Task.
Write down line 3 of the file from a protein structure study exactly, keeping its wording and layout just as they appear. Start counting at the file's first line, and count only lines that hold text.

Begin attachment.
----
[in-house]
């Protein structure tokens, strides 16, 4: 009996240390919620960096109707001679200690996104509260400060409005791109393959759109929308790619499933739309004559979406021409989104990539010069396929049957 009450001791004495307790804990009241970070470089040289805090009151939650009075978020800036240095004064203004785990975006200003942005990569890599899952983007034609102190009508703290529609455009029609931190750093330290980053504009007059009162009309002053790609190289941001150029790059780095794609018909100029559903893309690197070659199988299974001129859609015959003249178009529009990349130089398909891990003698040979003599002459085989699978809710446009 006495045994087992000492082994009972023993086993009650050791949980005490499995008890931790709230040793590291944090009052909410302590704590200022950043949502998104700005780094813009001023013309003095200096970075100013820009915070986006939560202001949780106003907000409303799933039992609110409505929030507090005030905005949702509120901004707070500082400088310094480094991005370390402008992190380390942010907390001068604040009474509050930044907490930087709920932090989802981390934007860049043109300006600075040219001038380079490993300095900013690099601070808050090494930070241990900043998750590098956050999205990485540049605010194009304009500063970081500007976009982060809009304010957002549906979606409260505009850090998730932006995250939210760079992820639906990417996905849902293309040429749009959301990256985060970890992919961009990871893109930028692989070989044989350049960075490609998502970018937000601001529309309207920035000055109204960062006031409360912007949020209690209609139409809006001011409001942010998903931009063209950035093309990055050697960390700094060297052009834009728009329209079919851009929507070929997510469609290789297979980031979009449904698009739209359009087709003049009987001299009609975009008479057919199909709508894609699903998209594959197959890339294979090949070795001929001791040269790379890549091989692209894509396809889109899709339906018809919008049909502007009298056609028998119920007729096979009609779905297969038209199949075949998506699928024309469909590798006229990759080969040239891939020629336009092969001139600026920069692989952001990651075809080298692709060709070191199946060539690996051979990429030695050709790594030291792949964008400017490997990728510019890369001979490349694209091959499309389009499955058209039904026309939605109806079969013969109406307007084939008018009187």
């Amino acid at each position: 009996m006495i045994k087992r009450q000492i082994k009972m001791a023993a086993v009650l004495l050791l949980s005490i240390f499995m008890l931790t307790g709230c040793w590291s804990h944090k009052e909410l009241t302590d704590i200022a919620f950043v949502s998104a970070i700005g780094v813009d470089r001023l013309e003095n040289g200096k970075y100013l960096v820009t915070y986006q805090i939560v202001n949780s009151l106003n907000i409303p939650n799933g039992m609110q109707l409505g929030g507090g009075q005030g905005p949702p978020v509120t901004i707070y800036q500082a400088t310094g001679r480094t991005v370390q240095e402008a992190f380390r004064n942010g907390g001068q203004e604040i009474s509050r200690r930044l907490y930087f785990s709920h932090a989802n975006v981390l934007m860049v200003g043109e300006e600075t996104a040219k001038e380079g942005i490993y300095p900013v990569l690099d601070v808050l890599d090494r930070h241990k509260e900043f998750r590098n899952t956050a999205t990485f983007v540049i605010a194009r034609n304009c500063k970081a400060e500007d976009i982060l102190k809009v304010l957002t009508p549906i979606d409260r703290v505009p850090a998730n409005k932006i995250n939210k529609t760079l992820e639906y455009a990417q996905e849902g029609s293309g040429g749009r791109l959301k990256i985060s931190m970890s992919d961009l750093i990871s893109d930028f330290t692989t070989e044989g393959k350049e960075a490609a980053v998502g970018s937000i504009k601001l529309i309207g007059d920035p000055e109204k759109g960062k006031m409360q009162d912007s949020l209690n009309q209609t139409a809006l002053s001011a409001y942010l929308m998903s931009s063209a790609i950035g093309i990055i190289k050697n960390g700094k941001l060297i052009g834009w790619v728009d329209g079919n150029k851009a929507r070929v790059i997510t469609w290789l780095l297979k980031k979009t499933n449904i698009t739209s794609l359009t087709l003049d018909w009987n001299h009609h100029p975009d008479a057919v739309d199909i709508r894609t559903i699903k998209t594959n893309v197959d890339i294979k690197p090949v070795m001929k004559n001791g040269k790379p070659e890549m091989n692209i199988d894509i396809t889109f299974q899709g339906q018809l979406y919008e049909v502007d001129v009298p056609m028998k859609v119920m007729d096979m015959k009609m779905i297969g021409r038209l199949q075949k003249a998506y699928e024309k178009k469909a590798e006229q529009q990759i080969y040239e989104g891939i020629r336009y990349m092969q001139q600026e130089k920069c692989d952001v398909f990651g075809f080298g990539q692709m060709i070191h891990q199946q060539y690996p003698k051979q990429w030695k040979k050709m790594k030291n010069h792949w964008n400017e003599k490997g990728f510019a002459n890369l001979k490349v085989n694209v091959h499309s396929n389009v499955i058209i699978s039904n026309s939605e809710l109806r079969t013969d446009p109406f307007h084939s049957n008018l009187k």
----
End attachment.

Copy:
């Amino acid at each position: 009996m006495i045994k087992r009450q000492i082994k009972m001791a023993a086993v009650l004495l050791l949980s005490i240390f499995m008890l931790t307790g709230c040793w590291s804990h944090k009052e909410l009241t302590d704590i200022a919620f950043v949502s998104a970070i700005g780094v813009d470089r001023l013309e003095n040289g200096k970075y100013l960096v820009t915070y986006q805090i939560v202001n949780s009151l106003n907000i409303p939650n799933g039992m609110q109707l409505g929030g507090g009075q005030g905005p949702p978020v509120t901004i707070y800036q500082a400088t310094g001679r480094t991005v370390q240095e402008a992190f380390r004064n942010g907390g001068q203004e604040i009474s509050r200690r930044l907490y930087f785990s709920h932090a989802n975006v981390l934007m860049v200003g043109e300006e600075t996104a040219k001038e380079g942005i490993y300095p900013v990569l690099d601070v808050l890599d090494r930070h241990k509260e900043f998750r590098n899952t956050a999205t990485f983007v540049i605010a194009r034609n304009c500063k970081a400060e500007d976009i982060l102190k809009v304010l957002t009508p549906i979606d409260r703290v505009p850090a998730n409005k932006i995250n939210k529609t760079l992820e639906y455009a990417q996905e849902g029609s293309g040429g749009r791109l959301k990256i985060s931190m970890s992919d961009l750093i990871s893109d930028f330290t692989t070989e044989g393959k350049e960075a490609a980053v998502g970018s937000i504009k601001l529309i309207g007059d920035p000055e109204k759109g960062k006031m409360q009162d912007s949020l209690n009309q209609t139409a809006l002053s001011a409001y942010l929308m998903s931009s063209a790609i950035g093309i990055i190289k050697n960390g700094k941001l060297i052009g834009w790619v728009d329209g079919n150029k851009a929507r070929v790059i997510t469609w290789l780095l297979k980031k979009t499933n449904i698009t739209s794609l359009t087709l003049d018909w009987n001299h009609h100029p975009d008479a057919v739309d199909i709508r894609t559903i699903k998209t594959n893309v197959d890339i294979k690197p090949v070795m001929k004559n001791g040269k790379p070659e890549m091989n692209i199988d894509i396809t889109f299974q899709g339906q018809l979406y919008e049909v502007d001129v009298p056609m028998k859609v119920m007729d096979m015959k009609m779905i297969g021409r038209l199949q075949k003249a998506y699928e024309k178009k469909a590798e006229q529009q990759i080969y040239e989104g891939i020629r336009y990349m092969q001139q600026e130089k920069c692989d952001v398909f990651g075809f080298g990539q692709m060709i070191h891990q199946q060539y690996p003698k051979q990429w030695k040979k050709m790594k030291n010069h792949w964008n400017e003599k490997g990728f510019a002459n890369l001979k490349v085989n694209v091959h499309s396929n389009v499955i058209i699978s039904n026309s939605e809710l109806r079969t013969d446009p109406f307007h084939s049957n008018l009187k």